Burn Baby Burn

Spellsteal is addictive, also my Mage is now level 80 which makes her my eighth character to reach the level cap.

That rankwatch addon is almost as bad as gearscore in the annoying stakes. The next person who whispers me and says that I’m using the wrong rank of rejuvenation, renew or anything else is going to get hurt, even if I have to level a Horde to do so. Yes, I’m using a lower level rejuvenation, that’s because I just stole it from a lower level druid….grr. Trying to carry on a conversation in a battleground or Wintergrasp whilst that is spamming you is tricky.

The curious case of the missing tick

I was playing around with WoWhead’s Cataclysmic data and I noticed something horrible. Renew on the beta only lasts 12 seconds down from the 15 it is on live.

A quick check of rejuvenation indicated the same thing, the level 85 rank has a 12 second duration.

If this goes live, it seems as if Blizzard are intent on stamping out pre-hotting one way or another.


Healthstones are good and good players use them. If bad players continue to ignore Lightwell, we can live with that. If it becomes as useful as a Healthstone, perfect.

Also note that ignoring a Healthstone (or Lightwell) will be essentially like casting a mana drain on your healer, which is not the case today.

If Lightwell worked the same way as a Healthstone I would use them all the time. If the Lightwell went down before the fight began and people could collect a little beam of light to use whenever they needed, every Holy Priest would take Lightwell. However since that is not the case, two are not comparable.

I’m also a little worried about the implications of that statement. Holy Priests are the only healing spec burdened with a Lightwell so are we going to be the only ones suffering from these “mana drains” because our regen model is designed around people using it (even though it’s an optional talent which the majority of people hate)? Or are raids expected to bring a Lightwell and Healthstones as well as Health pots and bandages? Either way I have mixed feelings about Cataclysm and healing already.

Screenshot Saturday – Glitches

Can you guess the location of the bottom two pictures?

Wintergrasp Blues

I’m really beginning to loathe Wintergrasp, not because it has vehicles in it, or because it’s on a timer but because of the imbalance.

My server is high population but the Horde definitely outnumber the Alliance, possibly by as many as three to one. Of the Alliance, although there are still plenty of us, most people just aren’t interested in Wintergrasp by this point in the game. At the start when people actually wanted stuff of the various bosses, the win/loss ratio was roughly 50/50 but over time, we seem to win maybe once a day if we’re lucky.

Which means that games even at peak times tend to be in the region of 60 Alliance versus 120 Horde. Tenacity does absolutely nothing when 10 people are beating up on you and the extra damage portion just doesn’t pack a hard enough punch, although 23k starfires are nice when they land on undergeared trolls with offensively named pets.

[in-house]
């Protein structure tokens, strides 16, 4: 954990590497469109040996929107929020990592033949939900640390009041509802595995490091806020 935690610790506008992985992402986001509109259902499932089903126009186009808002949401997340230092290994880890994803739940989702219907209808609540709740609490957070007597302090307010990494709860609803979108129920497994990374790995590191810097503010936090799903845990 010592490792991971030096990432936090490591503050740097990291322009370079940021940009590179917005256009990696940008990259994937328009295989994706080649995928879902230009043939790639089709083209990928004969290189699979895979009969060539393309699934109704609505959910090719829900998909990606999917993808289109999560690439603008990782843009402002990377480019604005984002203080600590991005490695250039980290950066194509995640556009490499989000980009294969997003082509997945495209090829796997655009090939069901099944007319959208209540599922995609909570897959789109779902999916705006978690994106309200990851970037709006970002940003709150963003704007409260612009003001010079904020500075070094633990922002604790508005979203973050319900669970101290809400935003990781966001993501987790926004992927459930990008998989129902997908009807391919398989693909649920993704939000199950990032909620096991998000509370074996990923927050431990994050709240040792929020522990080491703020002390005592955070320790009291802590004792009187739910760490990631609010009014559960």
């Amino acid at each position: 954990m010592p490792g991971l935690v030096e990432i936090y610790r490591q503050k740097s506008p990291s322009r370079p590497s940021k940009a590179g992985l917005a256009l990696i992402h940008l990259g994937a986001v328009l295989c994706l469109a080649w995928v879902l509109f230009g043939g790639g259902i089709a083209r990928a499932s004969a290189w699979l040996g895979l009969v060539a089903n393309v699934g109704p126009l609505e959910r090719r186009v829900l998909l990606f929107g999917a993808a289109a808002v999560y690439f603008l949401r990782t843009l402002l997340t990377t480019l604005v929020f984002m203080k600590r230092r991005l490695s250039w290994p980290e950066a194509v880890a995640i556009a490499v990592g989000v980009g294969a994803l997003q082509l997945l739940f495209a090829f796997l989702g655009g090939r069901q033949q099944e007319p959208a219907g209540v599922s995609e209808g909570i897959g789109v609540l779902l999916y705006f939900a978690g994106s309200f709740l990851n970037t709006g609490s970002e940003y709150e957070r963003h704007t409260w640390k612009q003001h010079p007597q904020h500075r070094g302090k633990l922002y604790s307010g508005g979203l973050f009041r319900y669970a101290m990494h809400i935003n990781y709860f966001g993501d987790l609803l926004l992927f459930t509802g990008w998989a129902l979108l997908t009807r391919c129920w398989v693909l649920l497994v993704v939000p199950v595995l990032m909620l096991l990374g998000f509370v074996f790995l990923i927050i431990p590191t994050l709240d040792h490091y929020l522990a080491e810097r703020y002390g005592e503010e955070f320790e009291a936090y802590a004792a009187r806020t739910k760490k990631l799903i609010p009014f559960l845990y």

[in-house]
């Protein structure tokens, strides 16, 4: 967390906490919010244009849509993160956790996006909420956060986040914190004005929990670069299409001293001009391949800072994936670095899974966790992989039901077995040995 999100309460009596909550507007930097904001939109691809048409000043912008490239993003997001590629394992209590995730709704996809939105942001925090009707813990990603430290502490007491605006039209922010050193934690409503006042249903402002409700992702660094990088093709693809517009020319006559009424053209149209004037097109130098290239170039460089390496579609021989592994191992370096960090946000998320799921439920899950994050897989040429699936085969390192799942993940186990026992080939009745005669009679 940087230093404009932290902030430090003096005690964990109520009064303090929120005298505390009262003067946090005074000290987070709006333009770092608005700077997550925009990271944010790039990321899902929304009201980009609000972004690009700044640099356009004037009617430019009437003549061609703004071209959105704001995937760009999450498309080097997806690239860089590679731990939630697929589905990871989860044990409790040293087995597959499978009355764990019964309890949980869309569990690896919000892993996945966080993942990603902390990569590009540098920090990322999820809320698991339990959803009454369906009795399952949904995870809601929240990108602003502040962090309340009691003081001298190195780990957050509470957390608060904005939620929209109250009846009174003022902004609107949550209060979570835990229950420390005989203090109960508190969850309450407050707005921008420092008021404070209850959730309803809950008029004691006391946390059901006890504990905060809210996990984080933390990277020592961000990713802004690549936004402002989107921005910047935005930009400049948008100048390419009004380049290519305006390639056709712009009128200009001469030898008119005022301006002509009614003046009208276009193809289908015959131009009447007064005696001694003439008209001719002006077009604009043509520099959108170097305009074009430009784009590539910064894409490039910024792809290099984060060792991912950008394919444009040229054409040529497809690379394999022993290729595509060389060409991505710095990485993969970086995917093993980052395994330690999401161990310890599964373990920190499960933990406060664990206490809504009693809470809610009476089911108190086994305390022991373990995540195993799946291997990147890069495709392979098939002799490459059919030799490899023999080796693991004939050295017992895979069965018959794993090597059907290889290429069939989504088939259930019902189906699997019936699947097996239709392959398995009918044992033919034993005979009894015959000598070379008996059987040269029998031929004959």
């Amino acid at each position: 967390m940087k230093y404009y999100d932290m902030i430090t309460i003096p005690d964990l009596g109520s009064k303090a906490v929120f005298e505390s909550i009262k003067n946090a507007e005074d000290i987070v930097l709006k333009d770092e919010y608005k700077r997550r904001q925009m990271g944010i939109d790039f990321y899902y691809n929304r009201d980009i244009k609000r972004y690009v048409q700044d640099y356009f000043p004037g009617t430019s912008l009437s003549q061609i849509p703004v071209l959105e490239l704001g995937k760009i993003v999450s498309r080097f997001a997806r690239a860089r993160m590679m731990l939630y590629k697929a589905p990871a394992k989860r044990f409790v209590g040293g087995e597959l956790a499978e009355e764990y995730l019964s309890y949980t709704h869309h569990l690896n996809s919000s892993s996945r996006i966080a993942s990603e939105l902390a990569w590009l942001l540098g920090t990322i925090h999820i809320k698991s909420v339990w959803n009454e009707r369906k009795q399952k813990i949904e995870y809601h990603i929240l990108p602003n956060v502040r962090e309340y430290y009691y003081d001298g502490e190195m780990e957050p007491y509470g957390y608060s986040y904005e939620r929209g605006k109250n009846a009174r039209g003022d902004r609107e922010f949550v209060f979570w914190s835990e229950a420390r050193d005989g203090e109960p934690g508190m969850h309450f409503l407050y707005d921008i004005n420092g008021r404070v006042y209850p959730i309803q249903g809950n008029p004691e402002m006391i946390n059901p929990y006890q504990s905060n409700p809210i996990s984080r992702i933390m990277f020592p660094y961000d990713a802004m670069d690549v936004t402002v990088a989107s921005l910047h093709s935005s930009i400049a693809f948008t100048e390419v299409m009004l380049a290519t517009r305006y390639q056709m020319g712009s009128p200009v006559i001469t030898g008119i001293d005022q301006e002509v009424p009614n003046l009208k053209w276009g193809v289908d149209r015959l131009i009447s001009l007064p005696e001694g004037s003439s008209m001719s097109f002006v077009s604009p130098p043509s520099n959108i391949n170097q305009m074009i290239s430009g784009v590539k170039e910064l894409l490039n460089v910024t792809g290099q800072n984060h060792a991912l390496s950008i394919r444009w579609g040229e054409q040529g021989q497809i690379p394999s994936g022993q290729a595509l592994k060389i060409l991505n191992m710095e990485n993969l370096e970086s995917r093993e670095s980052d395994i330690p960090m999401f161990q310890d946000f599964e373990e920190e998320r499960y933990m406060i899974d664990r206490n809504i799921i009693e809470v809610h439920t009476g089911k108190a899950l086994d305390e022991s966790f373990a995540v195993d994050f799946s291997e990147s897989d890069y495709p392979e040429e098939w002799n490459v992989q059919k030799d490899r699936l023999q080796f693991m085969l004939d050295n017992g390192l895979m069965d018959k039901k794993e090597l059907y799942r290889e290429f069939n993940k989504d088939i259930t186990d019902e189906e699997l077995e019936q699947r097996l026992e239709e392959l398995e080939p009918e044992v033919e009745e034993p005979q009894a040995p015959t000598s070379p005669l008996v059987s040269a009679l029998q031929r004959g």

So there we are, bravely battling on in an attempt to get my Mage her shoulders, when completely ignoring the numbers, people start whining about how the Alliance suck and it’s so easy for the Horde. Of course it’s easy when you completely outnumber the opposition. Arathi Basin is easy when there is 6 of them and 15 of you.

Implementing a one to one ratio surely wouldn’t be too hard and might even make them more money as people transfer faction to ensure they get games. Tenacity as it stacks should shorten cc duration, possibly even making you immune to cc completely if it reaches really high numbers. For the purpose of taking workshops and the like, people with tenacity should count as more than one person (some sort of scaling perhaps dependent on how many of each side are in-game), otherwise you just can’t take nodes if the numbers are heavily skewed. Vehicle health needs to scale better as well, because otherwise you just can’t keep them alive long enough to knock anything down.

However, ignoring that, I have to admit being worried about Cataclysm and Tol Barad. We need a number balancing system or a form of tenacity which works, otherwise it’s going to be impossible for us to compete and I don’t think I can take another few years of Horde making Alliance characters so they can crow about how much we all suck because they win when they have double the numbers.

Crocolisk Dreams

The one thing I really want from Cataclysm is a crocolisk mount.

Just like this one. No silly armour or saddles, just a plain, scaly crocolisk. Uldum would be the perfect place to introduce them, all that sand and Egyptian theme. Obviously I’ll settle for a camel but my heart’s really set on a crocolisk.

The Tale of Lyloid

Earlier this week, or possibly last week, Apple wrote about characters with gimmicks or quirks. So go and read her post if you haven’t already. Lyloid (who is Mr Harpy’s alter ego) has been around for a while and I’d been wondering about how best to blog about the little creature. Thank you Apple for helping to clear my head on the subject.

Every Gnome needs a cause. For some it’s the dream of taking back Gnomeregan, for others its the the thought of finally inventing something which doesn’t backfire. For Lyloid, it’s the thought of wiping Hemet Nesingwary and his cronies from the face of Azeroth.

It all began, as these things often do with a broken heart. Left alone whilst her best and only friend went off to fight the Scourge, Lyloid with pure Gnomish logic figured out that she too could venture to Northrend and be a hero. The boat from Stormwind deposited her on the cold wastes of the Borean Tundra and so Lyloid immediately set about exploring. Letters from home had told her that her friend was taking a brief spot of R & R in Sholezar Basin but without a map, travel proved tricky.